Smart Meter installations require a revised approach and new skill sets compared to existing meter installs. A whole new range of skills needs to be used, and the utility deploying smart meters must take steps to equipment its field teams. Very few people out there have electrical, gas safety and communications qualifications, and it’s unlikely that a utility will find them amongst their existing staff.
Therefore, a full training programme for installation engineers needs to be put in place before a smart meter rollout can commence. This is a tricky balance to get right. Do utilities train an engineer in multiple tasks, put more engineers in a single van, or make multiple appointments at the same premises to complete all the necessary work? The answer depends on several factors. Some utilities put the needs of the installation engineers above all other requirements – the engineer is trained to do a single task, and not deviate from that process. However, allowing the installation engineer some flexibility on site means that the utility can be flexible in the technology options they adopt. For example, if installation is in an area of no communications coverage, then empowering the engineer to move the install site or use an alternative technology means a better customer experience and a lower install cost due to less return visits. Conversely, the ability to put multiple skills in the same van is difficult to co-ordinate and may mean that a simple, scripted installation process by one engineer with no flexibility is easier to achieve.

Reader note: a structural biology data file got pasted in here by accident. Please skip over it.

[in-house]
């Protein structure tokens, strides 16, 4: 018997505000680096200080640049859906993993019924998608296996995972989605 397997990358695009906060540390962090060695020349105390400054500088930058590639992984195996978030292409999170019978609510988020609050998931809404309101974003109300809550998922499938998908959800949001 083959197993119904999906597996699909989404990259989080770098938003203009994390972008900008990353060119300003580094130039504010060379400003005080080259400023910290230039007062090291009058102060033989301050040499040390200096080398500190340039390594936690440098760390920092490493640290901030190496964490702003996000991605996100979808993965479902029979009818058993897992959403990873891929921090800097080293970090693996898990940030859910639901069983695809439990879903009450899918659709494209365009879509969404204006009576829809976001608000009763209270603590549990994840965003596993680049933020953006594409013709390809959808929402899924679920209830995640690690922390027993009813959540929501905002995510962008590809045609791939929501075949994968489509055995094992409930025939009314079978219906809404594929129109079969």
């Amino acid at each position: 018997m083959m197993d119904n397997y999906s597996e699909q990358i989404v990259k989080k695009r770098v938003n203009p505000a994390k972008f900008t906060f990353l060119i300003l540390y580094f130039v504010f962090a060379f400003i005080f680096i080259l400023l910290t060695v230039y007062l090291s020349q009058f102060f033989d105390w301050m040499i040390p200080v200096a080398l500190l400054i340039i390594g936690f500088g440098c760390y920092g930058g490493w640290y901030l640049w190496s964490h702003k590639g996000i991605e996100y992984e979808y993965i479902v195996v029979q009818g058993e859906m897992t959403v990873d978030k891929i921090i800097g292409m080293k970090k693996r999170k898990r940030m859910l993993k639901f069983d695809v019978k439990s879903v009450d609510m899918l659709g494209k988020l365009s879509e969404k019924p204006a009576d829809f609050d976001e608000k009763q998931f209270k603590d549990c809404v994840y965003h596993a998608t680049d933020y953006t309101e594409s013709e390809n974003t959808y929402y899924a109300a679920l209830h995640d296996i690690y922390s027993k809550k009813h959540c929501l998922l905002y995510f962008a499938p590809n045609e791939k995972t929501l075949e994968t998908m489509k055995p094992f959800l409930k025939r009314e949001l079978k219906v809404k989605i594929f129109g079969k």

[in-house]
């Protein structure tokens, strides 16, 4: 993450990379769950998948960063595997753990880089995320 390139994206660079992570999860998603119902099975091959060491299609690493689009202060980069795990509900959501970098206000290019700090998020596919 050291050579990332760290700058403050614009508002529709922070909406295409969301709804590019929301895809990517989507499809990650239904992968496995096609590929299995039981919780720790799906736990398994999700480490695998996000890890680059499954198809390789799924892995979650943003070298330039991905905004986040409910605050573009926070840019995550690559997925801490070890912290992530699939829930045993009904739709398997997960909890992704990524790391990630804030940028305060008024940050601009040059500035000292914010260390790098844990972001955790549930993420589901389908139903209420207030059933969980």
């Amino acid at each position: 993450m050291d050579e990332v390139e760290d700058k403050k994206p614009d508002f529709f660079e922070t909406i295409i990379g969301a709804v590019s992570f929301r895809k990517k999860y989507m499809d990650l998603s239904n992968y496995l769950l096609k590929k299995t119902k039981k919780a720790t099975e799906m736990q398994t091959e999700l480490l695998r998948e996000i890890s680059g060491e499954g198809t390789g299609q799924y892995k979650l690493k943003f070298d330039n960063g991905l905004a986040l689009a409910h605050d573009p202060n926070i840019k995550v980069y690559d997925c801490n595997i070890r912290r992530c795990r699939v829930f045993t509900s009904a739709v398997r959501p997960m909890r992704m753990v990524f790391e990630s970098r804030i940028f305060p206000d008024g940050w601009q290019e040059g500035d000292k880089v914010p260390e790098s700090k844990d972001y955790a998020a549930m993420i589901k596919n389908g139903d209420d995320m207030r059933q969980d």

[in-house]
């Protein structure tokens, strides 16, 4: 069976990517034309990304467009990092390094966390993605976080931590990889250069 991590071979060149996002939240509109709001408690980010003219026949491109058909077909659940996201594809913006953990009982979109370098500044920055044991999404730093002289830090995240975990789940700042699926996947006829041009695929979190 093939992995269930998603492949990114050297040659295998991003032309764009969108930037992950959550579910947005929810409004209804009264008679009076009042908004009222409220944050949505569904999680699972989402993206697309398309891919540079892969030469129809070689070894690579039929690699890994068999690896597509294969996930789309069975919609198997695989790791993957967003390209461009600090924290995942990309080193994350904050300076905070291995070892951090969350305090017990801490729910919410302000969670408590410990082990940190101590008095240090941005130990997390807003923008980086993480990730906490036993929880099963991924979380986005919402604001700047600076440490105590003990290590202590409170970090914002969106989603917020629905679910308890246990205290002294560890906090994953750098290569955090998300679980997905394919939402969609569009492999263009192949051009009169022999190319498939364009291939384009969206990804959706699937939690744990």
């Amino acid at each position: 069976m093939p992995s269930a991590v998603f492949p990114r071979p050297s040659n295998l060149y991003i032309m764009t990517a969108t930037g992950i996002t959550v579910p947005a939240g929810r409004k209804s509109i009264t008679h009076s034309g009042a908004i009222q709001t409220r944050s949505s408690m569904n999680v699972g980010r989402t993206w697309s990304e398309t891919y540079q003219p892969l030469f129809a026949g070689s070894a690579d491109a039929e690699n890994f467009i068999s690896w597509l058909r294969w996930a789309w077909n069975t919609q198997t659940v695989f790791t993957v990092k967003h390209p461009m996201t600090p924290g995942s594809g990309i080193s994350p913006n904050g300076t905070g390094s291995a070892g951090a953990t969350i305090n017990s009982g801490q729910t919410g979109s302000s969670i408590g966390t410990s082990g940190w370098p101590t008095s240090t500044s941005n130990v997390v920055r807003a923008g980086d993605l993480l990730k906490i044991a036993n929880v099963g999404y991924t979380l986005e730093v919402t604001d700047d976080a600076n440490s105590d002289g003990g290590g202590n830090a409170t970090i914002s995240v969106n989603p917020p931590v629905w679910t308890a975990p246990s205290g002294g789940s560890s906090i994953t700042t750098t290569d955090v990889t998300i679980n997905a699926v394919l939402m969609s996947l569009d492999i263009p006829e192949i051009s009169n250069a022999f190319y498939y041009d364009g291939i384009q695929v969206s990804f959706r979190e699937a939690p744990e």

Ultimately, for the majority of time that an engineer is on a customer premises, they will have their head in the hole where the meters lie. However, this doesn’t change the fact that the first interaction that a homeowner is likely to have with their new smart meter is via the installation engineer, so they need to not just be qualified, but a customer facing resource as well. Small things can make a big difference to the homeowner – arriving on time, being able to answer any questions or concerns on site and cleaning up after installation all go a long way to ensuring the customer is happy with their smart meter, and through association, their energy provider.
In short, smart meter installation engineers are the face of the deployment programme – they are who the customer interacts with, and a source of immediate knowledge on cutting energy consumption. These engineers need to be selected and trained carefully, as the success of a rollout could hinge on the first impression they give.